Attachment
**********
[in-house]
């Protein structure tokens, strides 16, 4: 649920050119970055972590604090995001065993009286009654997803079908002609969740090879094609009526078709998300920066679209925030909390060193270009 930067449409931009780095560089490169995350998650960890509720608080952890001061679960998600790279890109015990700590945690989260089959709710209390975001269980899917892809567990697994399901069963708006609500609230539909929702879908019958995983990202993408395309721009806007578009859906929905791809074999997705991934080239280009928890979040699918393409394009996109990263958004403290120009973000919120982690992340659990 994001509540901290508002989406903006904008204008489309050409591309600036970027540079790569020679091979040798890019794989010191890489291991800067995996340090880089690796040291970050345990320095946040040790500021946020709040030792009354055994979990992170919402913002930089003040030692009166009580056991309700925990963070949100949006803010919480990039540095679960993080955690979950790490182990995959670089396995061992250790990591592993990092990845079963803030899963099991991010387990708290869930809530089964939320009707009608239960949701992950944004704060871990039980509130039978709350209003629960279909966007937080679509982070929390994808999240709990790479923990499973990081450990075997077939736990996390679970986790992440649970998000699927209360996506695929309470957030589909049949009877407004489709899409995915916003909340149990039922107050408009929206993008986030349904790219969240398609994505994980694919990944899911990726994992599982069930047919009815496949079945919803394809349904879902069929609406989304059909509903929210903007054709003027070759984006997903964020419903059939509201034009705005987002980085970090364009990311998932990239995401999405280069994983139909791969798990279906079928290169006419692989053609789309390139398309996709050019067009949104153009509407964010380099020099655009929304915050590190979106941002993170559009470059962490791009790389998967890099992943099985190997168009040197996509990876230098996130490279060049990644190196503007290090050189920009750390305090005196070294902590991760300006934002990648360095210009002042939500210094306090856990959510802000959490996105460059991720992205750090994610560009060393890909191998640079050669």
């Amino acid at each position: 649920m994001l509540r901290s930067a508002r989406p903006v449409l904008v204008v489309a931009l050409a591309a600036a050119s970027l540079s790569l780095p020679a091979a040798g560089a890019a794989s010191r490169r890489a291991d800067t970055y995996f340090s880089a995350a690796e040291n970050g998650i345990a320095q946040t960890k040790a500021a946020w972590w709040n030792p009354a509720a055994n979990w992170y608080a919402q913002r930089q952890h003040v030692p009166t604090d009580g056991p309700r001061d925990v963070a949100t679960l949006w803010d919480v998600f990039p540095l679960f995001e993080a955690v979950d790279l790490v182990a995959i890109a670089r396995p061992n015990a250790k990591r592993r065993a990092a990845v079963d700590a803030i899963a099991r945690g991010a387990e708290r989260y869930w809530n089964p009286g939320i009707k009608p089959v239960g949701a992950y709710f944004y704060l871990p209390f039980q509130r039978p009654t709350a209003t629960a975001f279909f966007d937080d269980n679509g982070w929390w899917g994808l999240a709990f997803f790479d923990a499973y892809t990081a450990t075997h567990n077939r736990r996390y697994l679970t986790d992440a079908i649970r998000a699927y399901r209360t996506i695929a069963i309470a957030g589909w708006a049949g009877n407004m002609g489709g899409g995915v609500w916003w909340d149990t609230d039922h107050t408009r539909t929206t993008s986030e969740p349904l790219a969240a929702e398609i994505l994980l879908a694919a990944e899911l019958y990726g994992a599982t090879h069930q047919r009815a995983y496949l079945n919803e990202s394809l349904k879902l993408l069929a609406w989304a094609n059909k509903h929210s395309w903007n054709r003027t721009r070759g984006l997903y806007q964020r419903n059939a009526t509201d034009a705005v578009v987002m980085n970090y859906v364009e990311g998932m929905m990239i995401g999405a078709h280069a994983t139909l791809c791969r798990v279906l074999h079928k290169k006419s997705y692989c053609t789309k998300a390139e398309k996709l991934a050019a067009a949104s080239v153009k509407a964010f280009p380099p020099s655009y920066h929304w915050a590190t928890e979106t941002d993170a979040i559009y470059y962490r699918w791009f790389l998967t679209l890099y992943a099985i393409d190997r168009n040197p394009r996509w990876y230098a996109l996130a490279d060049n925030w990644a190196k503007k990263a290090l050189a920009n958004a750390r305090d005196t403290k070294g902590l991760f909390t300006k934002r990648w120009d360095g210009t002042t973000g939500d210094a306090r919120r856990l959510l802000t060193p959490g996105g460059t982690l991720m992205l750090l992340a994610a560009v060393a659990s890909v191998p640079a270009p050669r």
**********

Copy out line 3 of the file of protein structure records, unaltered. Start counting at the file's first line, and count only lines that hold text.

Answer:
């Amino acid at each position: 649920m994001l509540r901290s930067a508002r989406p903006v449409l904008v204008v489309a931009l050409a591309a600036a050119s970027l540079s790569l780095p020679a091979a040798g560089a890019a794989s010191r490169r890489a291991d800067t970055y995996f340090s880089a995350a690796e040291n970050g998650i345990a320095q946040t960890k040790a500021a946020w972590w709040n030792p009354a509720a055994n979990w992170y608080a919402q913002r930089q952890h003040v030692p009166t604090d009580g056991p309700r001061d925990v963070a949100t679960l949006w803010d919480v998600f990039p540095l679960f995001e993080a955690v979950d790279l790490v182990a995959i890109a670089r396995p061992n015990a250790k990591r592993r065993a990092a990845v079963d700590a803030i899963a099991r945690g991010a387990e708290r989260y869930w809530n089964p009286g939320i009707k009608p089959v239960g949701a992950y709710f944004y704060l871990p209390f039980q509130r039978p009654t709350a209003t629960a975001f279909f966007d937080d269980n679509g982070w929390w899917g994808l999240a709990f997803f790479d923990a499973y892809t990081a450990t075997h567990n077939r736990r996390y697994l679970t986790d992440a079908i649970r998000a699927y399901r209360t996506i695929a069963i309470a957030g589909w708006a049949g009877n407004m002609g489709g899409g995915v609500w916003w909340d149990t609230d039922h107050t408009r539909t929206t993008s986030e969740p349904l790219a969240a929702e398609i994505l994980l879908a694919a990944e899911l019958y990726g994992a599982t090879h069930q047919r009815a995983y496949l079945n919803e990202s394809l349904k879902l993408l069929a609406w989304a094609n059909k509903h929210s395309w903007n054709r003027t721009r070759g984006l997903y806007q964020r419903n059939a009526t509201d034009a705005v578009v987002m980085n970090y859906v364009e990311g998932m929905m990239i995401g999405a078709h280069a994983t139909l791809c791969r798990v279906l074999h079928k290169k006419s997705y692989c053609t789309k998300a390139e398309k996709l991934a050019a067009a949104s080239v153009k509407a964010f280009p380099p020099s655009y920066h929304w915050a590190t928890e979106t941002d993170a979040i559009y470059y962490r699918w791009f790389l998967t679209l890099y992943a099985i393409d190997r168009n040197p394009r996509w990876y230098a996109l996130a490279d060049n925030w990644a190196k503007k990263a290090l050189a920009n958004a750390r305090d005196t403290k070294g902590l991760f909390t300006k934002r990648w120009d360095g210009t002042t973000g939500d210094a306090r919120r856990l959510l802000t060193p959490g996105g460059t982690l991720m992205l750090l992340a994610a560009v060393a659990s890909v191998p640079a270009p050669r």